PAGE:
South Sudan rival parties agree to cease hostilities in restive northern town


(Photo: Xinhua)

JUBA, Nov. 19 (Xinhua) -- The South Sudan Defence Forces (SSDF) and rebels allied to former first vice president Riek Machar have agreed to cease hostilities in the north-west restive region of Wau, where a recent report by an international NGO blamed both sides for displacing thousands in June.

Lam Paul Gabriel, spokesperson for the Sudan People's Liberation Army-In Opposition (SPLA-IO), said in a statement on Monday they have agreed with government troops to cease hostilities in order to restore security that will create a suitable environment for people to harvest their crops ahead of the dry season.

"The parties renewed their commitment to stop hostilities to create a climate suitable for citizens to harvest their crops from their gardens now that the dry season is approaching," Gabriel said, adding that soldiers from both sides have been cautioned to avoid indiscriminate shooting.

This follows the recent cessation of hostilities agreement between the two sides in the Yei River state near the Ugandan border and the opening up of key humanitarian corridor in the Pibor area bordering Ethiopia.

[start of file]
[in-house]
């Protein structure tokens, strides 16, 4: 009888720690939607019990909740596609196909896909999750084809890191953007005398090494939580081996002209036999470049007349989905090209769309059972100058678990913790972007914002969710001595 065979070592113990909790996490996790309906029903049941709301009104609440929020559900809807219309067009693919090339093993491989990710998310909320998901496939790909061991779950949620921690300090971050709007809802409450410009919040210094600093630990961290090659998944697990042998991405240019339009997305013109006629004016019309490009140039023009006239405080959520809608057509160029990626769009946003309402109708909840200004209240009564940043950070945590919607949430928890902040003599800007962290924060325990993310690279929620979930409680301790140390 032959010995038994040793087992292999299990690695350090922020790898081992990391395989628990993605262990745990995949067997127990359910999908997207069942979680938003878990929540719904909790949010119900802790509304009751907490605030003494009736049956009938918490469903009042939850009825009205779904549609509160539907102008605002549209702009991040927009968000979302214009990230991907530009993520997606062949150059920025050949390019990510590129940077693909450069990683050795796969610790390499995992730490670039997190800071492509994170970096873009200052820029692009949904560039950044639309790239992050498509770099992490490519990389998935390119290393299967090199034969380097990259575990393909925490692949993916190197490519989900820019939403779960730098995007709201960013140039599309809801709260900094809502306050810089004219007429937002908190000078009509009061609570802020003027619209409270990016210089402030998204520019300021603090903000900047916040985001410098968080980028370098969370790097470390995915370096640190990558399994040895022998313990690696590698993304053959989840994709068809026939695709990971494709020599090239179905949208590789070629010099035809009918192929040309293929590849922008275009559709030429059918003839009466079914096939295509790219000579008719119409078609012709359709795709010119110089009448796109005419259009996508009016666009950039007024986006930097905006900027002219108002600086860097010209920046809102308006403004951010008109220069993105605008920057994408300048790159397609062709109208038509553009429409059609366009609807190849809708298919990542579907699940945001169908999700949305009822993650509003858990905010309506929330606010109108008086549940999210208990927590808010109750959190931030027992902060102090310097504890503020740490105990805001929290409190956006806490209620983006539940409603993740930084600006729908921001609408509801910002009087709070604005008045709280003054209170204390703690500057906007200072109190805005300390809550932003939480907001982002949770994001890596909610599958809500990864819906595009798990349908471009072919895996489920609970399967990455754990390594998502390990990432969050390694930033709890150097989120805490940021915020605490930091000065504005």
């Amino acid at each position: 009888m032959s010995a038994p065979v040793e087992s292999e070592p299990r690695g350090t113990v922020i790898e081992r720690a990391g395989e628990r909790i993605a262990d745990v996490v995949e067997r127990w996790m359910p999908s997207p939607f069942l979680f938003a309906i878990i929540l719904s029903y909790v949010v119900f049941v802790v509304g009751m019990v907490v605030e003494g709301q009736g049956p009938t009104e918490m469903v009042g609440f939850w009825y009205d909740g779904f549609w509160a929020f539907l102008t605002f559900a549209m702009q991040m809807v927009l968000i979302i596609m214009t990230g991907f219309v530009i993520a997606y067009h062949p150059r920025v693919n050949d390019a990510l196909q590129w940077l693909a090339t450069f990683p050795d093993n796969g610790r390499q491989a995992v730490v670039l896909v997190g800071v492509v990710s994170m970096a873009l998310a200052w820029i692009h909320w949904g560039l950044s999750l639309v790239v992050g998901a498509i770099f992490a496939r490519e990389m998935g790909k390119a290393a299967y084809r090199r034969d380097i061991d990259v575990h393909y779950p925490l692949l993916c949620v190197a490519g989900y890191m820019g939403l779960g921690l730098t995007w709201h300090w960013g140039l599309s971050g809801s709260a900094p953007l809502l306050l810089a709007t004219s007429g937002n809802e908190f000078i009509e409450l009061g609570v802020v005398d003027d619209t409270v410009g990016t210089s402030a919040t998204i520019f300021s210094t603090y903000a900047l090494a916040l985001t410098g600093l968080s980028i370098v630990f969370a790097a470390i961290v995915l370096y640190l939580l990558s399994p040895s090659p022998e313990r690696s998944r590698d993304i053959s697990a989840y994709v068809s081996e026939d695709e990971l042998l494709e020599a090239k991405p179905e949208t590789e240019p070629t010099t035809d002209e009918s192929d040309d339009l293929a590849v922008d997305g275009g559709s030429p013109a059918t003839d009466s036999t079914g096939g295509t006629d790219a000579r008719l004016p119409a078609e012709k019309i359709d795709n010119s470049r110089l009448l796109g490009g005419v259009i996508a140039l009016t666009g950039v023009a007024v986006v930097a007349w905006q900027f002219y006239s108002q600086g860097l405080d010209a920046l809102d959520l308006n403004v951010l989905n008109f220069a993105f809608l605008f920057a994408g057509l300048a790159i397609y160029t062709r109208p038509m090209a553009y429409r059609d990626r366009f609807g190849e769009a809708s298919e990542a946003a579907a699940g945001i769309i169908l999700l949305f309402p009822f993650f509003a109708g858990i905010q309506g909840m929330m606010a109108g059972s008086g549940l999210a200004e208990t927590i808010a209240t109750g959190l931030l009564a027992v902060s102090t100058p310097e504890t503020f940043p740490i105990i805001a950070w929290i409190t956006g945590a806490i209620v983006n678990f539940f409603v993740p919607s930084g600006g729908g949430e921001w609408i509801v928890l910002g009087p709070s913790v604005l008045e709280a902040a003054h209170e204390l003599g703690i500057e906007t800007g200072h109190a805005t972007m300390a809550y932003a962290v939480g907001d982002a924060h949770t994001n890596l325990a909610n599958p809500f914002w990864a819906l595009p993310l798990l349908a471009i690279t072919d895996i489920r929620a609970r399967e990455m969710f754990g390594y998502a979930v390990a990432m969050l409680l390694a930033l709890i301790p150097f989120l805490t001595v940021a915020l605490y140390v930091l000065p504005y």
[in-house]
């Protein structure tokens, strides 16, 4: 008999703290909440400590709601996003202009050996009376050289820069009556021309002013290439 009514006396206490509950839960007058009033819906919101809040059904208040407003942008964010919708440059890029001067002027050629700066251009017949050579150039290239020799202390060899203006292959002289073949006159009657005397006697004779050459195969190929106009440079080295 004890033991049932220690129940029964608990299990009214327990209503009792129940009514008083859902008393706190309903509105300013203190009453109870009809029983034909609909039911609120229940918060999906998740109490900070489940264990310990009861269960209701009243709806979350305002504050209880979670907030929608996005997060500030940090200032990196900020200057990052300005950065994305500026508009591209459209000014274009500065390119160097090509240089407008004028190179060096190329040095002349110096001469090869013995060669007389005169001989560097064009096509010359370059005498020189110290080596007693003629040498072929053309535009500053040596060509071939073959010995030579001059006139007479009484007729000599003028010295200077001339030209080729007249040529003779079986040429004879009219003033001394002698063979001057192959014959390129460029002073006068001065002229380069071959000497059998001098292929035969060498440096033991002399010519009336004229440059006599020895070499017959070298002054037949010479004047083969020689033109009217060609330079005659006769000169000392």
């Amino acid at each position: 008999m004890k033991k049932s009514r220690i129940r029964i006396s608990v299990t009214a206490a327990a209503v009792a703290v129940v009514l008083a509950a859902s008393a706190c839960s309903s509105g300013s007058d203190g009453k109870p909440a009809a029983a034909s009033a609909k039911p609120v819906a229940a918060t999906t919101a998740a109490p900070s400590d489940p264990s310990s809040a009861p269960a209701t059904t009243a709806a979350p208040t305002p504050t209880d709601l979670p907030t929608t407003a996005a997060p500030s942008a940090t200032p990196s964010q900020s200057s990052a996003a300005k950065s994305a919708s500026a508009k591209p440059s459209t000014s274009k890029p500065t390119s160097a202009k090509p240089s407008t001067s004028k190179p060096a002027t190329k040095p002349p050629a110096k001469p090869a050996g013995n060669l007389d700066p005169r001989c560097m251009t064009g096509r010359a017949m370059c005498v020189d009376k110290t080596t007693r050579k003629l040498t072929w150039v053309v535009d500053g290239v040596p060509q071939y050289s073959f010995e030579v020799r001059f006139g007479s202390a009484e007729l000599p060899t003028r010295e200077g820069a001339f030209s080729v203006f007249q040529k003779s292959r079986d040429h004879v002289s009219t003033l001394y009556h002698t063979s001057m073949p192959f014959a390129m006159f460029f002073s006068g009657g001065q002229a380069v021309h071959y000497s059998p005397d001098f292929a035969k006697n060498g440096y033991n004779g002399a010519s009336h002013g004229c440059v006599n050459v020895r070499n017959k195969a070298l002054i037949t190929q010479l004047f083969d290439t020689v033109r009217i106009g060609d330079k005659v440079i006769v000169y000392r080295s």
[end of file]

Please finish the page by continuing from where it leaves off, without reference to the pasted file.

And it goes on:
"The leadership of the SPLA-IO welcomes the effort of the teams in Wau state to implement the security arrangements and wish all South Sudanese a genuine peace," Gabriel said.

Lul Ruai Koang, SSDF spokesperson, said the ceasefire is largely holding since there have been declining hostilities between the two groups.

"It's (ceasefire) largely holding. There is marked decline in all forms of hostilities," he said in Juba.

Human rights groups have blamed government troops for causing displacement of tens of thousands of civilians and looting and destruction of civilian property in June during counterinsurgency operations in the south and west of Wau.

The affected towns and villages included Biringi, Basselia, Mboro, Bagari, Farajalla, Ngisa, Ngo Dakalla and Wad Alel.

South Sudan descended into civil war in late 2013, and the conflict has created one of the fastest growing refugee crises in the world.

A peace agreement signed in 2015 to end the violence was again violated in July 2016 when the rival factions resumed fighting in the capital, Juba, forcing Machar to flee into exile.

The UN estimates that about 4 million South Sudanese have been displaced internally and externally.

South Sudanese President Salva Kiir, his former deputy and arch rival Riek Machar and several opposition groups in September signed a new power-sharing deal aimed at ending the five-year old conflict. Enditem